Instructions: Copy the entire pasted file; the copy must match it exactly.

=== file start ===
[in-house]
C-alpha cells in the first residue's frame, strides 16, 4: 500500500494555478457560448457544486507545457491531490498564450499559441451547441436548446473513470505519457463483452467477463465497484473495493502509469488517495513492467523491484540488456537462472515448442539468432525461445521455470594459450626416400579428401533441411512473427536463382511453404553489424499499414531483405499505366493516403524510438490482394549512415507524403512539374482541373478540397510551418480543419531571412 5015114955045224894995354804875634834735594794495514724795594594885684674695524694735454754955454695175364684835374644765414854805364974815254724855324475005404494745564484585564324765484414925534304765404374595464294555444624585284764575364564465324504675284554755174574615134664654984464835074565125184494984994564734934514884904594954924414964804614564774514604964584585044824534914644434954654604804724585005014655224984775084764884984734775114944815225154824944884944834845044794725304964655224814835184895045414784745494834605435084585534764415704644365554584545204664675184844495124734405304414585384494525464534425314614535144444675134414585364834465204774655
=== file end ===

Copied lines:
[in-house]
C-alpha cells in the first residue's frame, strides 16, 4: 500500500494555478457560448457544486507545457491531490498564450499559441451547441436548446473513470505519457463483452467477463465497484473495493502509469488517495513492467523491484540488456537462472515448442539468432525461445521455470594459450626416400579428401533441411512473427536463382511453404553489424499499414531483405499505366493516403524510438490482394549512415507524403512539374482541373478540397510551418480543419531571412 5015114955045224894995354804875634834735594794495514724795594594885684674695524694735454754955454695175364684835374644765414854805364974815254724855324475005404494745564484585564324765484414925534304765404374595464294555444624585284764575364564465324504675284554755174574615134664654984464835074565125184494984994564734934514884904594954924414964804614564774514604964584585044824534914644434954654604804724585005014655224984775084764884984734775114944815225154824944884944834845044794725304964655224814835184895045414784745494834605435084585534764415704644365554584545204664675184844495124734405304414585384494525464534425314614535144444675134414585364834465204774655